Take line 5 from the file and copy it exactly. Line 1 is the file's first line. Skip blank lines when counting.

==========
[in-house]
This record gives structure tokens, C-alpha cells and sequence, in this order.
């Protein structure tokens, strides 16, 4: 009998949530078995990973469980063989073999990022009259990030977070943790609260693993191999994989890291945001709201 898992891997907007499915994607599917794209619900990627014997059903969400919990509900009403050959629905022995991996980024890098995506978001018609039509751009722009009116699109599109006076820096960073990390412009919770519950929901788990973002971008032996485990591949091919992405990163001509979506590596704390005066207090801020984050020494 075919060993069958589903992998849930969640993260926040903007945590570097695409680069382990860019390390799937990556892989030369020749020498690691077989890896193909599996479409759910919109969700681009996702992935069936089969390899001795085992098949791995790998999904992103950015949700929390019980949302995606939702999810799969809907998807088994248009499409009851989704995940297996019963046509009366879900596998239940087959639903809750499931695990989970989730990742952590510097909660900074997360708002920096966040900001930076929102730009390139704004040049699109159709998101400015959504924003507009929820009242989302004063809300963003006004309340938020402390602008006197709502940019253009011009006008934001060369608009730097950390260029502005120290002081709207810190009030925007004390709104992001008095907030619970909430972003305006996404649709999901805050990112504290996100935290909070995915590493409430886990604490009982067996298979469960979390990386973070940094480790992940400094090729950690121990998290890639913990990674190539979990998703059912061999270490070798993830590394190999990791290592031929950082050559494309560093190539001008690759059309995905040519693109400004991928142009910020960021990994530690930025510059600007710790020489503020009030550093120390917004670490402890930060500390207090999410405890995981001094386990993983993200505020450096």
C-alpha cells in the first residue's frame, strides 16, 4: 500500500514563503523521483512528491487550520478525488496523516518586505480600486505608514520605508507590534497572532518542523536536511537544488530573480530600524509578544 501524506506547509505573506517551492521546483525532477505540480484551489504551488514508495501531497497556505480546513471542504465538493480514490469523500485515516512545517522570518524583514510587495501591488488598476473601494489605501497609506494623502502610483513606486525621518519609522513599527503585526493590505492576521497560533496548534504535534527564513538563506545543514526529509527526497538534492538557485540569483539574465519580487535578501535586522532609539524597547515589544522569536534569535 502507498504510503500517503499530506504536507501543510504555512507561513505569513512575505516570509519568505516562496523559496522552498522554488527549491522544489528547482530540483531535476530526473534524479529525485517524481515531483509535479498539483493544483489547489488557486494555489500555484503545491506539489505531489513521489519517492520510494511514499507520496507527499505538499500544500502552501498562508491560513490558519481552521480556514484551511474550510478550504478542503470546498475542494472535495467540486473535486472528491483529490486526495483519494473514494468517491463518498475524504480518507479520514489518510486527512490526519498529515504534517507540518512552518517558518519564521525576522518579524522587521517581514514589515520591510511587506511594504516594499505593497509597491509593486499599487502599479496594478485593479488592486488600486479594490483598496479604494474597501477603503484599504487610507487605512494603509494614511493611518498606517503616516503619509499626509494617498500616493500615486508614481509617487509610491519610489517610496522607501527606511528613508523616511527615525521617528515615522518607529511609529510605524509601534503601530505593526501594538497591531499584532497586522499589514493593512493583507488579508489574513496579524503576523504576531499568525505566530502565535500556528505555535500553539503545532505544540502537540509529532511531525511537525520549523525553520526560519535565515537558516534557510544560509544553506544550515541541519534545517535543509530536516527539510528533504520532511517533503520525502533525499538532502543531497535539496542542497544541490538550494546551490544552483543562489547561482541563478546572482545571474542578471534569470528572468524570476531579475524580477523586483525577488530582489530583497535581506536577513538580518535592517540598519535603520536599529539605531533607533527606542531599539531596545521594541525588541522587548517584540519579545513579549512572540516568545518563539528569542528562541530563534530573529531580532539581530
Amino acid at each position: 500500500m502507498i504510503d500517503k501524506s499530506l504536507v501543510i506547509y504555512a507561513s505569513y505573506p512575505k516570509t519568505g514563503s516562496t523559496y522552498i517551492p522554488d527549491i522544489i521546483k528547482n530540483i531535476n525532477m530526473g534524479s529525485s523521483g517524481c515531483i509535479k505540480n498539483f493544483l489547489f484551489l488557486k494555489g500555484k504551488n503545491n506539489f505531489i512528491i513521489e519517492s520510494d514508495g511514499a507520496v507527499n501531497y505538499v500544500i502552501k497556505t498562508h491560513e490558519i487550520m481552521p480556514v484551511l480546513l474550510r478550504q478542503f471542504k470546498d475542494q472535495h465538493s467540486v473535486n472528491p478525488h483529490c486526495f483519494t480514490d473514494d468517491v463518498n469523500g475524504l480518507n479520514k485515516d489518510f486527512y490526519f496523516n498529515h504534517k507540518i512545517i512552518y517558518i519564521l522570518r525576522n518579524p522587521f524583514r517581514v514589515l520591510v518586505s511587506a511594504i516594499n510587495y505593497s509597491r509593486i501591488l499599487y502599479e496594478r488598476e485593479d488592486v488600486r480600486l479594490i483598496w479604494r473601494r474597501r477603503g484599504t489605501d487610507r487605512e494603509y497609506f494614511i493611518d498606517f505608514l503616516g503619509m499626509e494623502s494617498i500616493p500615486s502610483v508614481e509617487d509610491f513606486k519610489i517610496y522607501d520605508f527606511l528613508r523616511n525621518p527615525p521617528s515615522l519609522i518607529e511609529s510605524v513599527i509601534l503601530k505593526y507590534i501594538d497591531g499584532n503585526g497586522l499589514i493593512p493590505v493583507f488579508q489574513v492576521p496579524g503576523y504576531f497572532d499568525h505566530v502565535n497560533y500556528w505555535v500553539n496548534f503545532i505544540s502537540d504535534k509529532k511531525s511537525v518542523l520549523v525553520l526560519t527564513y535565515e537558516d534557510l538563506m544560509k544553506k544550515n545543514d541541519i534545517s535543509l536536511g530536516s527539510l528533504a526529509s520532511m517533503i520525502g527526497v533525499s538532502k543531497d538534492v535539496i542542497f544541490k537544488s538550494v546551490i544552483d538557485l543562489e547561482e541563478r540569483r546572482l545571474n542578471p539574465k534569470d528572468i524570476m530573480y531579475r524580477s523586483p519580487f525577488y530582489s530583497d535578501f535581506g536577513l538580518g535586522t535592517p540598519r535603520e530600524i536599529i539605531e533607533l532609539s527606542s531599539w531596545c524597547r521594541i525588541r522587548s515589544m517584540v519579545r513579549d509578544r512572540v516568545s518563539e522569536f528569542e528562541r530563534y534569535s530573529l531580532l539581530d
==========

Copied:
Amino acid at each position: 500500500m502507498i504510503d500517503k501524506s499530506l504536507v501543510i506547509y504555512a507561513s505569513y505573506p512575505k516570509t519568505g514563503s516562496t523559496y522552498i517551492p522554488d527549491i522544489i521546483k528547482n530540483i531535476n525532477m530526473g534524479s529525485s523521483g517524481c515531483i509535479k505540480n498539483f493544483l489547489f484551489l488557486k494555489g500555484k504551488n503545491n506539489f505531489i512528491i513521489e519517492s520510494d514508495g511514499a507520496v507527499n501531497y505538499v500544500i502552501k497556505t498562508h491560513e490558519i487550520m481552521p480556514v484551511l480546513l474550510r478550504q478542503f471542504k470546498d475542494q472535495h465538493s467540486v473535486n472528491p478525488h483529490c486526495f483519494t480514490d473514494d468517491v463518498n469523500g475524504l480518507n479520514k485515516d489518510f486527512y490526519f496523516n498529515h504534517k507540518i512545517i512552518y517558518i519564521l522570518r525576522n518579524p522587521f524583514r517581514v514589515l520591510v518586505s511587506a511594504i516594499n510587495y505593497s509597491r509593486i501591488l499599487y502599479e496594478r488598476e485593479d488592486v488600486r480600486l479594490i483598496w479604494r473601494r474597501r477603503g484599504t489605501d487610507r487605512e494603509y497609506f494614511i493611518d498606517f505608514l503616516g503619509m499626509e494623502s494617498i500616493p500615486s502610483v508614481e509617487d509610491f513606486k519610489i517610496y522607501d520605508f527606511l528613508r523616511n525621518p527615525p521617528s515615522l519609522i518607529e511609529s510605524v513599527i509601534l503601530k505593526y507590534i501594538d497591531g499584532n503585526g497586522l499589514i493593512p493590505v493583507f488579508q489574513v492576521p496579524g503576523y504576531f497572532d499568525h505566530v502565535n497560533y500556528w505555535v500553539n496548534f503545532i505544540s502537540d504535534k509529532k511531525s511537525v518542523l520549523v525553520l526560519t527564513y535565515e537558516d534557510l538563506m544560509k544553506k544550515n545543514d541541519i534545517s535543509l536536511g530536516s527539510l528533504a526529509s520532511m517533503i520525502g527526497v533525499s538532502k543531497d538534492v535539496i542542497f544541490k537544488s538550494v546551490i544552483d538557485l543562489e547561482e541563478r540569483r546572482l545571474n542578471p539574465k534569470d528572468i524570476m530573480y531579475r524580477s523586483p519580487f525577488y530582489s530583497d535578501f535581506g536577513l538580518g535586522t535592517p540598519r535603520e530600524i536599529i539605531e533607533l532609539s527606542s531599539w531596545c524597547r521594541i525588541r522587548s515589544m517584540v519579545r513579549d509578544r512572540v516568545s518563539e522569536f528569542e528562541r530563534y534569535s530573529l531580532l539581530d